Free vs. Freemium in online markets

I was talking to a colleague of mine who is an Amazon Vine reviewer — a select group of customers who are invited to post their opinions about new books and other items on Amazon’s Web site. They get free copies, and their reviews aren’t edited or modified in any fashion by the company after they are written. I was jealous, but started thinking more about the meaning of free.

Coincidentally, I have been reading (on my iKindle, of course) Chris Anderson’s latest book “Free, the future of a radical price.” The book is based on a Wired magazine article of the same subject (he runs the editorial for the magazine). He describes the various efforts of vendors to make money at giving away free stuff, by building a market or demonstrating value or building word of mouth. In the digital age, it is easy to have a place to download an app or read through a Web site and then offer paid upgrades for people who want more. Fred Wilson coined the term “freemium” to refer to this practice, and it is now so widespread that most online shoppers have come to expect that they can get something for nothing on just about every Web site that they land on these days. Or least a limited 30 day trial or download or subscription.

Indeed, in the new ventures that I have been mentoring I start almost immediately thinking about what they can give away for free. It is still the best way to start out in this chaotic eWorld. If you are starting a new business, you might want to take the time to at least skim Anderson’s book. You also might want to read this New York Times article that analyzes the cash flow from Evernote, an online services company.

Evernote converts less than one percent of the 4500 customers who sign up everyday to try their service into paying customers at $5 a month. But the more interesting number is that within a year of using the free service, the conversion rate jumps to four percent, because customers get more deeply involved and are willing to pay to enable more storage or more features. This brings the share of revenue per customer up from three cents to 35 cents. That is a powerful argument towards free. What is also interesting is that their variable costs have been plummeting, as you would expect: from 50 cents a month per active user down to nine cents today.

This is very typical of an online business, and indeed another example is how Google continually adds storage to its Gmail service, or why Yahoo can offer unlimited email storage – because these costs are dropping fast.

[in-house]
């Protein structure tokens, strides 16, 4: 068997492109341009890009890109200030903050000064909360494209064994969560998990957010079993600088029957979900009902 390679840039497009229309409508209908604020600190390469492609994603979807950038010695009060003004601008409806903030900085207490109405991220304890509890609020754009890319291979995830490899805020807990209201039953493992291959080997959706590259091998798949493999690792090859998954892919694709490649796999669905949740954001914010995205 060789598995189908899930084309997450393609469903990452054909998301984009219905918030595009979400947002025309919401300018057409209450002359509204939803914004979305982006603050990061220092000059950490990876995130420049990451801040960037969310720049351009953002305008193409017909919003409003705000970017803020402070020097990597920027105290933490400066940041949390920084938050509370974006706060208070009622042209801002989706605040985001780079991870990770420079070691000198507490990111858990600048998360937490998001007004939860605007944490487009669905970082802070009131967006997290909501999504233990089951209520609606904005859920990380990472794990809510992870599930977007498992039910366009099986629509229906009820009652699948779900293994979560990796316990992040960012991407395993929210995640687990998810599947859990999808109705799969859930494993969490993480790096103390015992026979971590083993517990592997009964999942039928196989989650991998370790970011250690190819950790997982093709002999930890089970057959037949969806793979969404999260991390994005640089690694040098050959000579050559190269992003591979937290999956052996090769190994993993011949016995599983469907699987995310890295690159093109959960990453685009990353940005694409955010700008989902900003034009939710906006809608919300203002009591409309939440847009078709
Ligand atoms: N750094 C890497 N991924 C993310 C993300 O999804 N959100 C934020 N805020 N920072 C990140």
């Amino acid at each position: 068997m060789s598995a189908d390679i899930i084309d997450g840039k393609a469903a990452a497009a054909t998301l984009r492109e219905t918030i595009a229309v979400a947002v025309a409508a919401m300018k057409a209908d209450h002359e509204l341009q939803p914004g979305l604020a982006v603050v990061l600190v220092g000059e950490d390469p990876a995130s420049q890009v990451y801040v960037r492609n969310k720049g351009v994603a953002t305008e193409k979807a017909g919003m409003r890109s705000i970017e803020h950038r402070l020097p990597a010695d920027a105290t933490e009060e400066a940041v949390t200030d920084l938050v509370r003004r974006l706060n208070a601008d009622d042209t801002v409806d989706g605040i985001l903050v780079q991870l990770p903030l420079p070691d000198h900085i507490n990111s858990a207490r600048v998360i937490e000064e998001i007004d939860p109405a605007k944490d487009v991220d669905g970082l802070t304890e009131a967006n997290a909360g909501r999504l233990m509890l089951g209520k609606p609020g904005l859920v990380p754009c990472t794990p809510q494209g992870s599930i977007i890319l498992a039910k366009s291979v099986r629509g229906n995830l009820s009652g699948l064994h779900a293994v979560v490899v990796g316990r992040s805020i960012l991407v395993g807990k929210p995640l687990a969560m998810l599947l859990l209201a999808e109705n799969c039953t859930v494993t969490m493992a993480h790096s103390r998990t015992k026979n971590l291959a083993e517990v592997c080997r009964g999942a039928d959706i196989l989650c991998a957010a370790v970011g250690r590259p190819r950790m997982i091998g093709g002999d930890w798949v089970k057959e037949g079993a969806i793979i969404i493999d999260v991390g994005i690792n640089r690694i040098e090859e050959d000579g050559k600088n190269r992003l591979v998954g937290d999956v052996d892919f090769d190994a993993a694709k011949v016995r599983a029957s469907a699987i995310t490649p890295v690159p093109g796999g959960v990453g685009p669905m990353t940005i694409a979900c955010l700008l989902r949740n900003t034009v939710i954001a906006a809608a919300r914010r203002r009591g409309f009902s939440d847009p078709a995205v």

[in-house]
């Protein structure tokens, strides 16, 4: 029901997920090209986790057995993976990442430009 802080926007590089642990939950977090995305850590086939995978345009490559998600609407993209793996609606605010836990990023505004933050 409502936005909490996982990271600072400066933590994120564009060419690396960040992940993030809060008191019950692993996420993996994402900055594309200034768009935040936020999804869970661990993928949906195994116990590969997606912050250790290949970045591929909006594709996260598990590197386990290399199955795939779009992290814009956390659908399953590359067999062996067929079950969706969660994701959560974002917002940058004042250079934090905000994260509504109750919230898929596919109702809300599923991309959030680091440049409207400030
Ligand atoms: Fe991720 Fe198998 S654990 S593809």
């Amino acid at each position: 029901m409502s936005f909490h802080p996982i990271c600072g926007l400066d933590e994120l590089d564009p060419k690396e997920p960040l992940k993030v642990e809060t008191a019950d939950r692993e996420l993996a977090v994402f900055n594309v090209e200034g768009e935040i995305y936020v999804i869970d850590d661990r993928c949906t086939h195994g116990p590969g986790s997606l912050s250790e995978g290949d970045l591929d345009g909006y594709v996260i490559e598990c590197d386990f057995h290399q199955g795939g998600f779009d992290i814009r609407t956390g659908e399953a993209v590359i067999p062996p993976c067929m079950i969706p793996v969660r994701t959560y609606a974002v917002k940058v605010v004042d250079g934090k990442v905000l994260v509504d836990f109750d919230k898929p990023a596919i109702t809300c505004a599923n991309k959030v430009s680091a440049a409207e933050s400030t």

Then I realized that I have been doing this exact same strategy for the last 15 or so years ever since I started this Web Informant mail newsletter/blog/social network thingie. Whatever it has become, I do spend a lot of time each week thinking about what I am going to write to you all, and then posting it in its various forms around the Internets. And I don’t ask you for money (well, I do ask for charitable contributions once a year, but that is another matter) and do it willingly and with the expectation that at some point in the future, you will “upgrade” to the paid Strom service of having me write something or speak somewhere or consult on something. Not all of you have hired me, of course, and some of you will never do so (don’t worry, I don’t take it personally). But enough of you do that this method has served me well in my business, bringing many loyal readers and clients over the years. The free Web Informants, and the various other cyber collections of stuff that I curate (there are tons of products on my various lists here) and hand-pick have built up a level of value, trust, and quality that I like to think you all appreciate.

0 thoughts on “Free vs. Freemium in online markets

  1. nice article- the one twist on this I would add, since a lot has been made about the fact that users perceive free as worth MUCH more than it should be from a purely economic demand curve (ie, free vs $.10 vs $10 vs $100, etc), is that it would appear that instead of “fremium” publishers should be embracing “virtual currency”, since from the few companies that I know that have embraced this model (zynga, eg), users still view the virtual currency model as free while the publisher recognizes LOTS of revenue.

    — Steve Eskenazi

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